Mr. 500: Jarome Iginla


On Saturday night, in front of a sold out Scotiabank Saddledome, Calgary Flames captain and franchise player Jarome Iginla became the 42nd player in NHL history to score 500 goals and only the 15th player to score 500 goals with a single team.

(The other 14 are: Jean BĂ©liveau, Mike Bossy, Wayne Gretzky, Bobby Hull, Gordie Howe, Guy Lafleur, Mario Lemieux, Stan Mikita, Mike Modano, Gilbert Perreault, Maurice Richard, Joe Sakic, Bryan Trottier and Steve Yzerman.)

It wasn’t your vintage Iggy (see below) coming down the right side, left leg pump, top cheese kind of goal, but it went in nonetheless, just like all the other 499 did. Who cares if it banked off two different Minnesota Wild players? It still found the back of the net.  

(Notice how Mark Lee says "Jarome Iginla's Mom" right after he scores.)



It was also the game winning tally in a 3-1 victory over the Wild, his 80th such goal of his career putting him only 33 back of the league’s all-time leader in that category Jaromir Jagr. Now, the statistic itself does have a significant amount of luck involved, but I tend to think that clutch snipers, like an Iginla and a Jagr, will end up with more GWG’s over their careers then other regular Joe’s might.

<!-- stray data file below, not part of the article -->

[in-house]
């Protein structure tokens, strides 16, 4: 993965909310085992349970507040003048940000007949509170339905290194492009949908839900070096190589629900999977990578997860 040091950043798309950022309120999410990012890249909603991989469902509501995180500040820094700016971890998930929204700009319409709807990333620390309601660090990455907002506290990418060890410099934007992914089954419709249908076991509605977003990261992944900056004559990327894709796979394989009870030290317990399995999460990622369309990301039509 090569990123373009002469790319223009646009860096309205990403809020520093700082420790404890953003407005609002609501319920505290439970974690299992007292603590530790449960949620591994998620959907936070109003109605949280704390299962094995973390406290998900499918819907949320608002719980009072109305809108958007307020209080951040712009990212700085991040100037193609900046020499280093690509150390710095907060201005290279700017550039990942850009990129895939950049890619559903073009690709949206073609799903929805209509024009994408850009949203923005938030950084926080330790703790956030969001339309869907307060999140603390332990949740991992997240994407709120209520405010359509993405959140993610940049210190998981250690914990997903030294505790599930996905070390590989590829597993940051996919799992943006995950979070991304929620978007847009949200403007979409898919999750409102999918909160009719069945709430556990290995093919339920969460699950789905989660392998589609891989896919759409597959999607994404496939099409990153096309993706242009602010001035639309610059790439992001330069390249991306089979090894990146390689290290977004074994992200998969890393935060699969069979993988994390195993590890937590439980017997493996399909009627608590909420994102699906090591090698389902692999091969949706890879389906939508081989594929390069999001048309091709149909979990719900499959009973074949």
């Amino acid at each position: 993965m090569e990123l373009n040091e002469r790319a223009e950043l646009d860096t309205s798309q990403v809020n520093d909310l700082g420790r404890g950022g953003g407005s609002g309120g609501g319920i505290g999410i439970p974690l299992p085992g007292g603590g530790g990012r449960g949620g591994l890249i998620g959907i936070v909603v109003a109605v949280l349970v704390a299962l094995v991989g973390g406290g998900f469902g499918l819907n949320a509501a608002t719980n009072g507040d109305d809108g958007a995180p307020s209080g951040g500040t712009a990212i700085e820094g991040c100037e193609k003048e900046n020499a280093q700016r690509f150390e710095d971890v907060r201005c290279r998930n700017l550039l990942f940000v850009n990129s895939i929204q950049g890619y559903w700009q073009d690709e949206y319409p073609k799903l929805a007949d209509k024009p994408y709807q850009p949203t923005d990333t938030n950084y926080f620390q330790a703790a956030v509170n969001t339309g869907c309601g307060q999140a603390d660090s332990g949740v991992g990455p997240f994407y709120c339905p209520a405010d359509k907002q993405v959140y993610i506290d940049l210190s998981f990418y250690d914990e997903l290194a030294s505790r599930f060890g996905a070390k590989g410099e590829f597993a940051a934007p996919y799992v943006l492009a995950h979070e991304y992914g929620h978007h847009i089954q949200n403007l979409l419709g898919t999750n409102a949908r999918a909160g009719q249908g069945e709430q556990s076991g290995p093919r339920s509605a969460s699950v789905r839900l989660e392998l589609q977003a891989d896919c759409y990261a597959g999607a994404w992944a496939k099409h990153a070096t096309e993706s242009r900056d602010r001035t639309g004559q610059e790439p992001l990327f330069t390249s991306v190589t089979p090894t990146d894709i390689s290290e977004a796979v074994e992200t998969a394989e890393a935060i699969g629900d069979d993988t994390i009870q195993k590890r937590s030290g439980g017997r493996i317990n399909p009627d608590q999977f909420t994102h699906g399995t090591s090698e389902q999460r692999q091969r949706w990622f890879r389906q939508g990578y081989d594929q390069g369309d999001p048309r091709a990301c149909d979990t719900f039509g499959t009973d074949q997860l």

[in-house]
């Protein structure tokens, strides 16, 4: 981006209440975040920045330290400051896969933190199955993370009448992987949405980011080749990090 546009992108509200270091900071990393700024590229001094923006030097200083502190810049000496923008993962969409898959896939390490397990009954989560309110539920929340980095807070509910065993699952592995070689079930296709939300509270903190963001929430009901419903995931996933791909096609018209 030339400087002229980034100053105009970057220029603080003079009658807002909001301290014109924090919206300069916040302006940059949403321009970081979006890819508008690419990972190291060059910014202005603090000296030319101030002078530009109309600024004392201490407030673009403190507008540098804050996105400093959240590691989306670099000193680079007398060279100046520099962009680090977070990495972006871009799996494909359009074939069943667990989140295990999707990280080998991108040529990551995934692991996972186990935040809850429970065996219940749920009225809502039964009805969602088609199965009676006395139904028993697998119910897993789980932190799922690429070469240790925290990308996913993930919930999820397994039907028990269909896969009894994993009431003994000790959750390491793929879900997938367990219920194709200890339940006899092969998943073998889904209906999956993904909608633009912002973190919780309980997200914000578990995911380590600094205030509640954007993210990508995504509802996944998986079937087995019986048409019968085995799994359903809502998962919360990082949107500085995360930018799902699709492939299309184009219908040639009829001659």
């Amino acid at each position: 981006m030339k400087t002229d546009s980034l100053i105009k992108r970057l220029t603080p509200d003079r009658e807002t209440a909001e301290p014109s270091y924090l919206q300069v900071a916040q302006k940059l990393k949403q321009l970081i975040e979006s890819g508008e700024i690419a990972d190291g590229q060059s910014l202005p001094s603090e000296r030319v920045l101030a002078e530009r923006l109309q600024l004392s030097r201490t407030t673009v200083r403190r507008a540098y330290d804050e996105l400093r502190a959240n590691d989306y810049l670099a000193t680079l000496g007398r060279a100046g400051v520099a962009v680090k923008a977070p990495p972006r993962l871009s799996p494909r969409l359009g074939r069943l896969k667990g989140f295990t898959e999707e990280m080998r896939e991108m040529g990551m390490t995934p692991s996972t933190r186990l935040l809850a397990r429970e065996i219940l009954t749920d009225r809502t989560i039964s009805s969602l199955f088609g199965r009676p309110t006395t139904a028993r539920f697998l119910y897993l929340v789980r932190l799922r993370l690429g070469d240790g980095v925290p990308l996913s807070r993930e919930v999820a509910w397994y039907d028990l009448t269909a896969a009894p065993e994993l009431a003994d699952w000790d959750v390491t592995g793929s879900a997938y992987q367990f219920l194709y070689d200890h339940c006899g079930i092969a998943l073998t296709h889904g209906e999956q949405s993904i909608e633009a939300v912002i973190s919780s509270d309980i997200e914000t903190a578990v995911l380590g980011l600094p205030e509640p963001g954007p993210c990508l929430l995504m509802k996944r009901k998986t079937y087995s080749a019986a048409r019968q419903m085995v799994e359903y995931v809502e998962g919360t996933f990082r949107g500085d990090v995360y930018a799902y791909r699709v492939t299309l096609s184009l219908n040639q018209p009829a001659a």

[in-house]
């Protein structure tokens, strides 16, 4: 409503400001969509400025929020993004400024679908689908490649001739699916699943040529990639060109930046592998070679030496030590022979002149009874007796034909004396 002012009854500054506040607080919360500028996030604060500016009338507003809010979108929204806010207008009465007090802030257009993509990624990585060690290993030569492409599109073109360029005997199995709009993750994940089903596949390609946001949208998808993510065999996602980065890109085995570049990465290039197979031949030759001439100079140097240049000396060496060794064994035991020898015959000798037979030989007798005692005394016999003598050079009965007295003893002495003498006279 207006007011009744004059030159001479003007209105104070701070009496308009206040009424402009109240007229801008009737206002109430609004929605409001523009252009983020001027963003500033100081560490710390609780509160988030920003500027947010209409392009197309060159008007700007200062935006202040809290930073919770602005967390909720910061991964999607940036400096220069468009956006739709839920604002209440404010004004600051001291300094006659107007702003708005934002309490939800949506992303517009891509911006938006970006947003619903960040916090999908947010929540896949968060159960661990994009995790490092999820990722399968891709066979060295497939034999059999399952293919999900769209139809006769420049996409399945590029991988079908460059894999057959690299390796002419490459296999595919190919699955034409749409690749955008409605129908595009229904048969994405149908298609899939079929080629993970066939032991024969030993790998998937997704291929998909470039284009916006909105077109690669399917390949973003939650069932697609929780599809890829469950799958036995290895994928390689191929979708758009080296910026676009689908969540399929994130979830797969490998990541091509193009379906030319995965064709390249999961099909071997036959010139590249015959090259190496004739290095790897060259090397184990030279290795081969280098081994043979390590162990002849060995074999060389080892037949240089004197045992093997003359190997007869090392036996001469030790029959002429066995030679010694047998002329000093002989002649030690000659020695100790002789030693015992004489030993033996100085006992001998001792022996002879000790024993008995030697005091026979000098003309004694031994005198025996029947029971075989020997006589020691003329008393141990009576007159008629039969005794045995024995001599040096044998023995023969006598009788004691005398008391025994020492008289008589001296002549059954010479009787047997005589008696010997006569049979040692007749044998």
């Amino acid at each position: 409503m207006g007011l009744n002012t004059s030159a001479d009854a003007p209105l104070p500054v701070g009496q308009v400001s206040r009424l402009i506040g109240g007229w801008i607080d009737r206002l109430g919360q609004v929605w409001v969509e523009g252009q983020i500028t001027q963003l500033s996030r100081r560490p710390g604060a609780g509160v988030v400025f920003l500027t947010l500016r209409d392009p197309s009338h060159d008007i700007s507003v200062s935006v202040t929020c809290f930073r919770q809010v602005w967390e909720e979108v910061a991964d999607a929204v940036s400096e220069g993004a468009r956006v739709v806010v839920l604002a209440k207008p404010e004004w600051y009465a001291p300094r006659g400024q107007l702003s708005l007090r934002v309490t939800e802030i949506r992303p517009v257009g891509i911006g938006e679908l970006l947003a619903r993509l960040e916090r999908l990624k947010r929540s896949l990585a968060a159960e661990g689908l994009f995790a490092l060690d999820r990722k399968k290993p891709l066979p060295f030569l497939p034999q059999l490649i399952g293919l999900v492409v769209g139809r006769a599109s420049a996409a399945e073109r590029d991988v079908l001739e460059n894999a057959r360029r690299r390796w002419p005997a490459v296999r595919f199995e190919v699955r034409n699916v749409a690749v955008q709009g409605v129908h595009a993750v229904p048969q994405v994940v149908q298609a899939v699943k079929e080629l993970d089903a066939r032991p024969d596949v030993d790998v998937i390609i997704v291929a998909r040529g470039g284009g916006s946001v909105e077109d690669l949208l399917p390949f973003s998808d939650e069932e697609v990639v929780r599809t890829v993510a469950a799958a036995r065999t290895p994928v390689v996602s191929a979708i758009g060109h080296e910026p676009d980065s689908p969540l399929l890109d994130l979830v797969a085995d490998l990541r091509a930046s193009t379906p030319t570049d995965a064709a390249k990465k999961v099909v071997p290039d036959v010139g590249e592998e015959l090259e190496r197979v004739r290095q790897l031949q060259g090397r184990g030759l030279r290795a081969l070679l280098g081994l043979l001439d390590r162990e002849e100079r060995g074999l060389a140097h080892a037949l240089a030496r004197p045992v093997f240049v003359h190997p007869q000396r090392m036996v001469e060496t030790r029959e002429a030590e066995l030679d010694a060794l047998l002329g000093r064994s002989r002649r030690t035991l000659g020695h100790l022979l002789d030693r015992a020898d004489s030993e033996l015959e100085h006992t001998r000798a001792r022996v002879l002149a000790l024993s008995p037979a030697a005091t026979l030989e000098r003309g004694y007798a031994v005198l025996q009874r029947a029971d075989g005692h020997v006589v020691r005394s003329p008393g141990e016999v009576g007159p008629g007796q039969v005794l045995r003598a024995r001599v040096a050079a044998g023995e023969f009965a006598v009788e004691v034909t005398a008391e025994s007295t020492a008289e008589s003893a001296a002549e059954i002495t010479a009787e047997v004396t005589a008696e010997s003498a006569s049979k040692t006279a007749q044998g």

The uplifting moment also came after one the most embarrassing losses of Iginla’s career, not to mention the Flames themselves, when they were shellacked 9-0 by the defending cup champion Boston Bruins.

After finishing a season long seven game road trip 0-4-1, including the 9-0 final act, not much hope or optimism was left in the city.  

But Iginla helped undo a lot of the negativity in the city with his milestone marker. This isn’t anything new for the guy who has scored 30 goals in 10 straight seasons.  

He has always picked this team, and city, up from the brink of despair. When there is nothing to be hopeful for, he is always there, on and off the ice.

So isn’t it fitting that once again as Iginla tries to turn this team around single handedly, that trade rumours would rear their heads saying that Iginla will be shipped out sooner rather than later.